The most memorable spot in the match was Shawn hitting an elbow drop off the top of a ladder, crashing through McMahon, who’d been stuffed in a trash can on top of a wooden table. It made for a heck of a spot, a heck of a crash, and a heck of a picture.

4. Boo! Yay! Boo! Yay!
The crowd was pretty hot most of the night, but they never got any hotter than they were during the main event. John Cena, who at that point had assumed the all American hero role he plays in WWE to this day, against the villainous Triple H. Just as the Chicago fans had cheered for the villainous Stone Cold at Wrestlemania 13, they were cheering for Triple H here.

Once Hunter and Cena started cranking up the intensity in this match, the sheer volume of emotion generated by the crowd was almost surreal. Whatever Triple H did, 17,000 people cheered. No matter what Cena came up with, 17,000 people destroyed him with boos. At no point was this dynamic better illustrated than toward the middle of the match, when the two men started exchanging right hands in the middle of the ring. When Cena landed one, the crowd, in unison, yelled “boo!” For Triple H, they cried “Yay!” Back and forth. “Boo!” “Yay!” “Boo!” “Yay!” It was amazing.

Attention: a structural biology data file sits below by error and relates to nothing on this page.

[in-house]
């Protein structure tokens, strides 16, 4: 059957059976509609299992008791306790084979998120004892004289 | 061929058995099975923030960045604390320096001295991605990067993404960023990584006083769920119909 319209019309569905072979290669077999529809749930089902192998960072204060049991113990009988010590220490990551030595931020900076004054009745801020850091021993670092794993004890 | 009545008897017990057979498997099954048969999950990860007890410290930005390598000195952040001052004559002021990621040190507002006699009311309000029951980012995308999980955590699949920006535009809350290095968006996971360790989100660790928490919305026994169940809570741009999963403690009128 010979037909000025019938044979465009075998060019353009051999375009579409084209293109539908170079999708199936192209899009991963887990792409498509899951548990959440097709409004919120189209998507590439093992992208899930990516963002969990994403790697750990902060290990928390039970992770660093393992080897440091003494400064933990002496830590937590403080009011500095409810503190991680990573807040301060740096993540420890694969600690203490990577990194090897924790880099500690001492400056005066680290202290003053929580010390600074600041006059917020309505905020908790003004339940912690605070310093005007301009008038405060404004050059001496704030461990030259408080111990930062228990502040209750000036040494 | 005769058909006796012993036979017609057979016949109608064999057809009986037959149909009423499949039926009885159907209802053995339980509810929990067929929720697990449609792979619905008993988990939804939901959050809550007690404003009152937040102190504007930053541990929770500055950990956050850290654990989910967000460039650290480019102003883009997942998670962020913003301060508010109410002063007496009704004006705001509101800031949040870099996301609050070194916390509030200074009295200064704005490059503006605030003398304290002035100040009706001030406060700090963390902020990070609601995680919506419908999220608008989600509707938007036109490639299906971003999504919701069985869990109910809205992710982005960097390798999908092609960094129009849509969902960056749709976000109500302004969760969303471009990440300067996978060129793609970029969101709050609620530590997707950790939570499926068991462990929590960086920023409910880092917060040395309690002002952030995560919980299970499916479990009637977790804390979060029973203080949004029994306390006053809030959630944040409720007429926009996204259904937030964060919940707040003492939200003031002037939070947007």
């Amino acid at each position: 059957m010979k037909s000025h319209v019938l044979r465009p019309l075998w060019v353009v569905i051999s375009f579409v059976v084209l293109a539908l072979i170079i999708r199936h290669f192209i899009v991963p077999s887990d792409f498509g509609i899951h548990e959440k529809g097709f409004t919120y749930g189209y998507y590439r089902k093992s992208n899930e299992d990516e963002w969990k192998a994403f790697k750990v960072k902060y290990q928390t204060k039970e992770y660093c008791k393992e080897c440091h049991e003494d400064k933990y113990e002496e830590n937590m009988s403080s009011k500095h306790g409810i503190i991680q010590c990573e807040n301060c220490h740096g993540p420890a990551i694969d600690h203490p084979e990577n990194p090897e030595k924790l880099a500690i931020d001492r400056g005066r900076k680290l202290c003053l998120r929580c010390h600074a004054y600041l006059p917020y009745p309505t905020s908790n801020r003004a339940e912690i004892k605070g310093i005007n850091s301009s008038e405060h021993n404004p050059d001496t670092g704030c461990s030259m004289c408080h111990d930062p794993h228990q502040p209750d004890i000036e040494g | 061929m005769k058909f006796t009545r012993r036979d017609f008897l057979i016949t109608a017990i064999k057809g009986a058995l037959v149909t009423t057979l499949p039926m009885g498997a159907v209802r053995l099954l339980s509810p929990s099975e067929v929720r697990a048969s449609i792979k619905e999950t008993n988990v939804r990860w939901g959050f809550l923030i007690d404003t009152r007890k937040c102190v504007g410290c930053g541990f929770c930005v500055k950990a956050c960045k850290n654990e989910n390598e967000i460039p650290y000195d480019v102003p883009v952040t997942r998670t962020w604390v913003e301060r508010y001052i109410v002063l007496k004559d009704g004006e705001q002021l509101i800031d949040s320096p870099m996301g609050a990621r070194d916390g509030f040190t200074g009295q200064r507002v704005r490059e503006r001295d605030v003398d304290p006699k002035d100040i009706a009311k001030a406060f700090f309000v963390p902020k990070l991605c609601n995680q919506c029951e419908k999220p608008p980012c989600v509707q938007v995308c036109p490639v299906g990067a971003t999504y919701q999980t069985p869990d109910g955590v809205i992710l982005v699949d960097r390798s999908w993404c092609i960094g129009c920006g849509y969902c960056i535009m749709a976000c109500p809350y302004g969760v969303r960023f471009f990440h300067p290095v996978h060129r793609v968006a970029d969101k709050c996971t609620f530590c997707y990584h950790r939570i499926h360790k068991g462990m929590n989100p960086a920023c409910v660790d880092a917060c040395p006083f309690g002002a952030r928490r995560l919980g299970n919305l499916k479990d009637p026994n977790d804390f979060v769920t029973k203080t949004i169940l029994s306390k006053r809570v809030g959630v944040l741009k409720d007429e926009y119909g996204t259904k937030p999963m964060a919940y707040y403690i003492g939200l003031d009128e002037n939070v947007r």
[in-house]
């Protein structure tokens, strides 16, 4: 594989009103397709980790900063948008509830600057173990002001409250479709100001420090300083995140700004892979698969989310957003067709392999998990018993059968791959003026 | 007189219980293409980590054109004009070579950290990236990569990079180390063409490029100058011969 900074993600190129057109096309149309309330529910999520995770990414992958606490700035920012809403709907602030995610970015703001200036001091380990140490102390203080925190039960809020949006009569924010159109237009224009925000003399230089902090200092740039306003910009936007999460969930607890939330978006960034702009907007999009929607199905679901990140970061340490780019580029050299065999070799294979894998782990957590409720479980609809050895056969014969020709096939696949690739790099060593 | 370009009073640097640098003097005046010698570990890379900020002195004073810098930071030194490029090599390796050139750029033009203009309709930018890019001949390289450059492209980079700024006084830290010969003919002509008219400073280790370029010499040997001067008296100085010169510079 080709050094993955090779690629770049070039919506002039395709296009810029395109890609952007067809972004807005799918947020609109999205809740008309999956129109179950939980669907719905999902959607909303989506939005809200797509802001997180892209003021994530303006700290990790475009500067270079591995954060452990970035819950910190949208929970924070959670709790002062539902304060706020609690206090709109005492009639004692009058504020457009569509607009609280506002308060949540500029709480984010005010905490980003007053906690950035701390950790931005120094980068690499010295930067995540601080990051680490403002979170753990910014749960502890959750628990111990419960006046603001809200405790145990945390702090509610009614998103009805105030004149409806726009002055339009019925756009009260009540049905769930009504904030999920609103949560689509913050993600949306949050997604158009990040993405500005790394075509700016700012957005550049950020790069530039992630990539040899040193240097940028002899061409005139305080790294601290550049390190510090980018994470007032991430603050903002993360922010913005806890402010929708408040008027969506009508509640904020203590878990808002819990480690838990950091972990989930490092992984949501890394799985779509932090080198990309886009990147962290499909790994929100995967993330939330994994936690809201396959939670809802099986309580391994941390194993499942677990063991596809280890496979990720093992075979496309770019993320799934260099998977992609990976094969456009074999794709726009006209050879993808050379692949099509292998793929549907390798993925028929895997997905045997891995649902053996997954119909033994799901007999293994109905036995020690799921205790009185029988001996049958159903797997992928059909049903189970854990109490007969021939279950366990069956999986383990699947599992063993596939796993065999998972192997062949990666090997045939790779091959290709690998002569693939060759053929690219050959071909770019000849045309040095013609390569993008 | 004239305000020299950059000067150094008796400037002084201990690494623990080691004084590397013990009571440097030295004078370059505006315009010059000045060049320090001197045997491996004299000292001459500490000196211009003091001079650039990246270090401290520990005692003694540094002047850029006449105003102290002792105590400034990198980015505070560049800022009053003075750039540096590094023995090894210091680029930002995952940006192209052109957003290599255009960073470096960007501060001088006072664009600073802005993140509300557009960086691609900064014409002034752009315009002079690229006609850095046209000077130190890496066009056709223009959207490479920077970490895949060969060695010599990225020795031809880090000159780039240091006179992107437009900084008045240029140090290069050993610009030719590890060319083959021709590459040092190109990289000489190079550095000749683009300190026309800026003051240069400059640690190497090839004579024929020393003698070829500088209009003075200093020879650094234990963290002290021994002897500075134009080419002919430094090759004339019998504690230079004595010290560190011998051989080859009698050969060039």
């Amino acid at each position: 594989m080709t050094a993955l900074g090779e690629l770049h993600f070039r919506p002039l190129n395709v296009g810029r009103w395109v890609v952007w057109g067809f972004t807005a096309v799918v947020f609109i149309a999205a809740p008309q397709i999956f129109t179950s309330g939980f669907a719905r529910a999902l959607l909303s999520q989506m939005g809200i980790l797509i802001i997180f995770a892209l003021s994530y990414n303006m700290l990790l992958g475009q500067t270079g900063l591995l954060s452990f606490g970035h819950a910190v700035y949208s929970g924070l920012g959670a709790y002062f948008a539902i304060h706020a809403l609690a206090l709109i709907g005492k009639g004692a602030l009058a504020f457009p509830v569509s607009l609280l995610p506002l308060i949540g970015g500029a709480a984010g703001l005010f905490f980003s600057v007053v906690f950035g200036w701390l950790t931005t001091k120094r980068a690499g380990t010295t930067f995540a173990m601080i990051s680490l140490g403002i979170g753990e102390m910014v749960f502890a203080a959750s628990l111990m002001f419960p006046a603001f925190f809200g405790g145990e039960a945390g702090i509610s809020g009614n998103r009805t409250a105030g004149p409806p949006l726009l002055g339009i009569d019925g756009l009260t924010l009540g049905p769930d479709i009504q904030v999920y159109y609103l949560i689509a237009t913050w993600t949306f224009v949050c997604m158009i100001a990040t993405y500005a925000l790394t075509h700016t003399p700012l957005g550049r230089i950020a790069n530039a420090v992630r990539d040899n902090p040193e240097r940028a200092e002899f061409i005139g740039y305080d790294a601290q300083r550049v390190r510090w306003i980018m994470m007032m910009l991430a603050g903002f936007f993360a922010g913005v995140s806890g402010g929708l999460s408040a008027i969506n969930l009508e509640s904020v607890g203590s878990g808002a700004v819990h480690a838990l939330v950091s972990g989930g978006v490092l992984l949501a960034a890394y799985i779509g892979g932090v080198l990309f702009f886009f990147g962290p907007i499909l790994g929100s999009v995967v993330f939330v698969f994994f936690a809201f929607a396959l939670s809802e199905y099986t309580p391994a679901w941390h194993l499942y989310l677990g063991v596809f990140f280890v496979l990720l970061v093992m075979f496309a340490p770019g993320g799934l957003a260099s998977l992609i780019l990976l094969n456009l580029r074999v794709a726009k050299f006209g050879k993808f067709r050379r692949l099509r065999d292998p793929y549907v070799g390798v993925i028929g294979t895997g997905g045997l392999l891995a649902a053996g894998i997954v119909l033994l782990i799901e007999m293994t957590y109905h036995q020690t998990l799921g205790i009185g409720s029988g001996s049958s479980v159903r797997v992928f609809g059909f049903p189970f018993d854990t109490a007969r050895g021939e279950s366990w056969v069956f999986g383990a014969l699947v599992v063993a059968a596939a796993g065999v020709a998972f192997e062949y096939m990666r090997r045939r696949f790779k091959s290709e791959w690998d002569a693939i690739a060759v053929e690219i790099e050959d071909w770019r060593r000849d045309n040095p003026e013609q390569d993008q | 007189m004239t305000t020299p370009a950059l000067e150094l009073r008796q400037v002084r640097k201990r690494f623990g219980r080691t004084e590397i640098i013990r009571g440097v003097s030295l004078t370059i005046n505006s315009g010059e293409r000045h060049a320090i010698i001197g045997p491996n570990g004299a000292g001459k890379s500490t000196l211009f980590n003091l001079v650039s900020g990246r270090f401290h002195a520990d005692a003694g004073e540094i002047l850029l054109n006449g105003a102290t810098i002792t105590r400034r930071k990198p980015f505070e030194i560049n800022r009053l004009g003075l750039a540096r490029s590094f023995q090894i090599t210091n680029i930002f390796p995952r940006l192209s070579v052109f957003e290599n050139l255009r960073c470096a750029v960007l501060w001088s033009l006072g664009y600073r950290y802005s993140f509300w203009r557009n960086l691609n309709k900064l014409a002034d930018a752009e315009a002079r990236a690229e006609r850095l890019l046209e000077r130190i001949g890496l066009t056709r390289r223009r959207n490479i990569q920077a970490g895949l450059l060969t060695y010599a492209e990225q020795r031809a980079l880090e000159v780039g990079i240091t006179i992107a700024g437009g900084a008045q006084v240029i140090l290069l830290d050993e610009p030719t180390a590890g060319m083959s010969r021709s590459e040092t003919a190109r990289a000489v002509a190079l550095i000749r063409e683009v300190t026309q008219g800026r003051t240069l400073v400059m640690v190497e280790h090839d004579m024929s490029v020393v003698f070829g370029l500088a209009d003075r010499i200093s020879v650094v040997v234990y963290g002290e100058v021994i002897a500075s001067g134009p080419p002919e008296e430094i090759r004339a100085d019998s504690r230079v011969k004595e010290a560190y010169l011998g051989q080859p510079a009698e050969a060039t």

This was also the match where, for some reason, WWE felt it necessary to dress Triple H up like Conan The Barbarian for his entrance, and John Cena like Al Capone. None of it made any damn sense, and the Capone entrance actually served to garner more heat for Cena as the crowd picked up on his pandering. What is this, a costume party?

In the end it was Cena who picked up the win via submission. When you watch the tape, there’s a great shot of an astonished fan just moments after Hunter taps out. Cena’s victory was something of a let down for the live crowd, but the sheer thrill ride of the match itself was enough to send us home happy.